Pepper: Tell me the significant dates and progress that you made in the Postal Service.

Pinnell: Well, that's a little difficult to remember the exact dates on this but anyway I
started out as a clerk/carrier. That meant that I performed duties in both those areas
at whatever time the work was available. I progressed then until I became a full
clerk, then a Money Order Clerk and later on, the position of Superintendent of the
University Station opened and I was accepted at the University Station, which at that
time was on the campus.









Interview with: Paige Pinnell 3
November 1, 1995




Pepper: About what year was that?

Pinnell: It was probably '54 '55, and then I became Postmaster in '60, so I was at the
Station for about five years.

Pepper: Did you serve in the Army or Navy Air Force?

Pinnell: I was in the Navy for three years.

Pepper: I see. What did you do in the Navy?

Pinnell: I was in postal work all the time. I went into the Navy on December 15,
1942, one year after Pearl Harbor. I was first in service in Norfolk, Virginia, for just
a short time and then in the early spring of 1943, they opened an amphibious training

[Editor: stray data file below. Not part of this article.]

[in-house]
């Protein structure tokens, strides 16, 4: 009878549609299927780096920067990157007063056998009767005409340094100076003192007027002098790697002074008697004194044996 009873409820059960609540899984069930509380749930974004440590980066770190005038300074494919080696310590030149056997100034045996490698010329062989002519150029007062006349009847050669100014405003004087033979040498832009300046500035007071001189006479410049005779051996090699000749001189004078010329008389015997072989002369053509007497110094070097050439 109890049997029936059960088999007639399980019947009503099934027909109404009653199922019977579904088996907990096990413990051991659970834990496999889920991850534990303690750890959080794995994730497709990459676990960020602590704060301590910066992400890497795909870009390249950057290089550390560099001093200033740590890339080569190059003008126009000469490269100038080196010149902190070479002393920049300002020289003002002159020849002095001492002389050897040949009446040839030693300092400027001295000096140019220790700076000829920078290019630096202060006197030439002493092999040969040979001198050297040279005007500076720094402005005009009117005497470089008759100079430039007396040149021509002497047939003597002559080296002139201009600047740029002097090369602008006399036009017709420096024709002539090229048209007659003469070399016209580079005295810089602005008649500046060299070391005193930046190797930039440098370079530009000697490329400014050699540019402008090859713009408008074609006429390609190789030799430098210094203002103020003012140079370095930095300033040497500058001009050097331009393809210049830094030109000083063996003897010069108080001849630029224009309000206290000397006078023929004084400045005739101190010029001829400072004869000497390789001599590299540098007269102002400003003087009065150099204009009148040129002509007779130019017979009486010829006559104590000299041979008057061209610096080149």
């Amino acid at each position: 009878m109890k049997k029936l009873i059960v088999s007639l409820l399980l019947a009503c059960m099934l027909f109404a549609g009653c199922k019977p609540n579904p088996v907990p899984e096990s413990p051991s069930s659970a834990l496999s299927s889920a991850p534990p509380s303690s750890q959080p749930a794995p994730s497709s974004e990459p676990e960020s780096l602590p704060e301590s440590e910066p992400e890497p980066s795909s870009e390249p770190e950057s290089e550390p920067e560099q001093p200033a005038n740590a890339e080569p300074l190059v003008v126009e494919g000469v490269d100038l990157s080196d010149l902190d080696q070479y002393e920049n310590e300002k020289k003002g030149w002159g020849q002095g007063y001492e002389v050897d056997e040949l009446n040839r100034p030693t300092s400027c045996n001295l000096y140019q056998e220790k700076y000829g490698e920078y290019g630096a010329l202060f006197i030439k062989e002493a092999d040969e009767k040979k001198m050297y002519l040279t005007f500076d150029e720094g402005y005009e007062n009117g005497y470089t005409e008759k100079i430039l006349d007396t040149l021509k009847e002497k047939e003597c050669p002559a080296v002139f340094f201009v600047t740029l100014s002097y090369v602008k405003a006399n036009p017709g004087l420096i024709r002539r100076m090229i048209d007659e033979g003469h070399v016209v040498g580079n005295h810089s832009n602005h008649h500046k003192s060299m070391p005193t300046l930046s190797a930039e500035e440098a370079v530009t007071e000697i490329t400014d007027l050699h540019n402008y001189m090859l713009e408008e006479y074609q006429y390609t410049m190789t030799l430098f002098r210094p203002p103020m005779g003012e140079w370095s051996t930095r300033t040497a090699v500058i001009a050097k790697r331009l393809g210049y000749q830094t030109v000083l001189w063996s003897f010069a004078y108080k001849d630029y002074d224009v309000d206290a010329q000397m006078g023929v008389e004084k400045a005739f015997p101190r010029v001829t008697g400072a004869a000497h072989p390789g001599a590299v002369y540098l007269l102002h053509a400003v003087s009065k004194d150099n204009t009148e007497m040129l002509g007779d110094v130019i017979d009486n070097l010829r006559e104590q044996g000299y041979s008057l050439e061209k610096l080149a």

base at Fort Pierce, Florida, and I made application to move there, to which I was
assigned.

Pepper: Is that Little Creek?

Pinnell: Little Creek, Virginia. No, I was not in Little Creek. Fort Pierce was an
amphibious training base. It proved to be a big, big institution, but in 1944 I was
commissioned and sent to Panama Canal Zone to relieve an officer that had been in
service there for a long time, so for two years I served in the Panama Canal Zone,
mostly in charge of two of the stations there, one at Balboa and one at Cristobal.

Pepper: My uncle, Bill Tucker, was the Commanding Officer at Rodman down there --
Rodman Naval Base -- in the Canal Zone as an Admiral. But it was probably after
you were there.

Pinnell: I was there from 1942, or 1943 to 1945.

Pepper: Yes, I don't think he had arrived there yet. Okay, then you got out of the Navy and
came back to the Gainesville Post Office?

Pinell: Yes.

Pepper: When was that?

Pinnell: That was in early '46. I came back to the Post Office here in Gainesville as
Superintendent of Mail and served in that capacity until I went to the University









Interview with: Paige Pinnell 4
November 1, 1995



Station, as I mentioned before, as Superintendent of the station. Then in 1960 I was
commissioned Postmaster and came back to the main office.

Pepper: Oh, you succeeded Jess Davis?

Pinnell: Yes. Jess was Postmaster for twenty-one years and I imagine that that will
stand a long time.

Pepper: What do you remember about Jess that would be of interest to people?

Pinnell: Well, Jess was a very interesting personality. He was interested in a lot of
things, interested in a lot of people. Consequently, he prepared a little history of